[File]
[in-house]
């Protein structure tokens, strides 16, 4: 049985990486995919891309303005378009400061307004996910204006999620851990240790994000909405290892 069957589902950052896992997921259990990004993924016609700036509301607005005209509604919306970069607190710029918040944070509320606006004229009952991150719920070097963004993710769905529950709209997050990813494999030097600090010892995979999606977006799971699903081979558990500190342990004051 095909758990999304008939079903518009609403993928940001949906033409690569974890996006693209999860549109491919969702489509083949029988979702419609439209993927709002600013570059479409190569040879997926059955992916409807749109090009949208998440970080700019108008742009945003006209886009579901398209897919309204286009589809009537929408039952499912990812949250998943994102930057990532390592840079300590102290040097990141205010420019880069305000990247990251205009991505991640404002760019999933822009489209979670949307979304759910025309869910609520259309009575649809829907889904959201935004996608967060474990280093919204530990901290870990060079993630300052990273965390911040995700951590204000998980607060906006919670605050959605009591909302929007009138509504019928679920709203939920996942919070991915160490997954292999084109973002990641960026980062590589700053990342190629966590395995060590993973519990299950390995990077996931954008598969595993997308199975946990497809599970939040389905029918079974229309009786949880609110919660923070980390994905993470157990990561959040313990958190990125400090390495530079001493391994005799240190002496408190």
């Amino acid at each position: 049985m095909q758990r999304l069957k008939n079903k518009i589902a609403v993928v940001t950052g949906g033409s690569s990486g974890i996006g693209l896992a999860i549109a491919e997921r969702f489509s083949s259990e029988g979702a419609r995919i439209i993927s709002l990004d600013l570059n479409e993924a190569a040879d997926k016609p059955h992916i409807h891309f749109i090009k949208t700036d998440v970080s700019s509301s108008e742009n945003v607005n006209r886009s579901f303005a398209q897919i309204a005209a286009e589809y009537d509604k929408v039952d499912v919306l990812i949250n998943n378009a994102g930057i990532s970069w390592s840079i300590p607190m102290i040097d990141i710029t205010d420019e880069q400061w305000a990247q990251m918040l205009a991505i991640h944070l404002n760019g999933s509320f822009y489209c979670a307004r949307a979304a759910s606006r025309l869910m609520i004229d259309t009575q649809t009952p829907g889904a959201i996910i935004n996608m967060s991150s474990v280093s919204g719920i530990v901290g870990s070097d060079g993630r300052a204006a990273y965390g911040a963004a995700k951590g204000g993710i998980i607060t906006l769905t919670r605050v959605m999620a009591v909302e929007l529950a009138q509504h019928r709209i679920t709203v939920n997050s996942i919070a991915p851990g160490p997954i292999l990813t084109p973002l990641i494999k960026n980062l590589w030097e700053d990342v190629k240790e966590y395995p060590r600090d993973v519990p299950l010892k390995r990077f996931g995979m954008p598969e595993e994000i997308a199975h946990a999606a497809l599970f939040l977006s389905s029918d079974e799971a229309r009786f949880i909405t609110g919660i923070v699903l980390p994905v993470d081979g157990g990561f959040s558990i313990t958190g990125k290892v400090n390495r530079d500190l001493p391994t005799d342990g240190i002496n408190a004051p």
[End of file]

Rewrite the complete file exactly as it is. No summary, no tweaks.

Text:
[in-house]
């Protein structure tokens, strides 16, 4: 049985990486995919891309303005378009400061307004996910204006999620851990240790994000909405290892 069957589902950052896992997921259990990004993924016609700036509301607005005209509604919306970069607190710029918040944070509320606006004229009952991150719920070097963004993710769905529950709209997050990813494999030097600090010892995979999606977006799971699903081979558990500190342990004051 095909758990999304008939079903518009609403993928940001949906033409690569974890996006693209999860549109491919969702489509083949029988979702419609439209993927709002600013570059479409190569040879997926059955992916409807749109090009949208998440970080700019108008742009945003006209886009579901398209897919309204286009589809009537929408039952499912990812949250998943994102930057990532390592840079300590102290040097990141205010420019880069305000990247990251205009991505991640404002760019999933822009489209979670949307979304759910025309869910609520259309009575649809829907889904959201935004996608967060474990280093919204530990901290870990060079993630300052990273965390911040995700951590204000998980607060906006919670605050959605009591909302929007009138509504019928679920709203939920996942919070991915160490997954292999084109973002990641960026980062590589700053990342190629966590395995060590993973519990299950390995990077996931954008598969595993997308199975946990497809599970939040389905029918079974229309009786949880609110919660923070980390994905993470157990990561959040313990958190990125400090390495530079001493391994005799240190002496408190």
């Amino acid at each position: 049985m095909q758990r999304l069957k008939n079903k518009i589902a609403v993928v940001t950052g949906g033409s690569s990486g974890i996006g693209l896992a999860i549109a491919e997921r969702f489509s083949s259990e029988g979702a419609r995919i439209i993927s709002l990004d600013l570059n479409e993924a190569a040879d997926k016609p059955h992916i409807h891309f749109i090009k949208t700036d998440v970080s700019s509301s108008e742009n945003v607005n006209r886009s579901f303005a398209q897919i309204a005209a286009e589809y009537d509604k929408v039952d499912v919306l990812i949250n998943n378009a994102g930057i990532s970069w390592s840079i300590p607190m102290i040097d990141i710029t205010d420019e880069q400061w305000a990247q990251m918040l205009a991505i991640h944070l404002n760019g999933s509320f822009y489209c979670a307004r949307a979304a759910s606006r025309l869910m609520i004229d259309t009575q649809t009952p829907g889904a959201i996910i935004n996608m967060s991150s474990v280093s919204g719920i530990v901290g870990s070097d060079g993630r300052a204006a990273y965390g911040a963004a995700k951590g204000g993710i998980i607060t906006l769905t919670r605050v959605m999620a009591v909302e929007l529950a009138q509504h019928r709209i679920t709203v939920n997050s996942i919070a991915p851990g160490p997954i292999l990813t084109p973002l990641i494999k960026n980062l590589w030097e700053d990342v190629k240790e966590y395995p060590r600090d993973v519990p299950l010892k390995r990077f996931g995979m954008p598969e595993e994000i997308a199975h946990a999606a497809l599970f939040l977006s389905s029918d079974e799971a229309r009786f949880i909405t609110g919660i923070v699903l980390p994905v993470d081979g157990g990561f959040s558990i313990t958190g990125k290892v400090n390495r530079d500190l001493p391994t005799d342990g240190i002496n408190a004051p």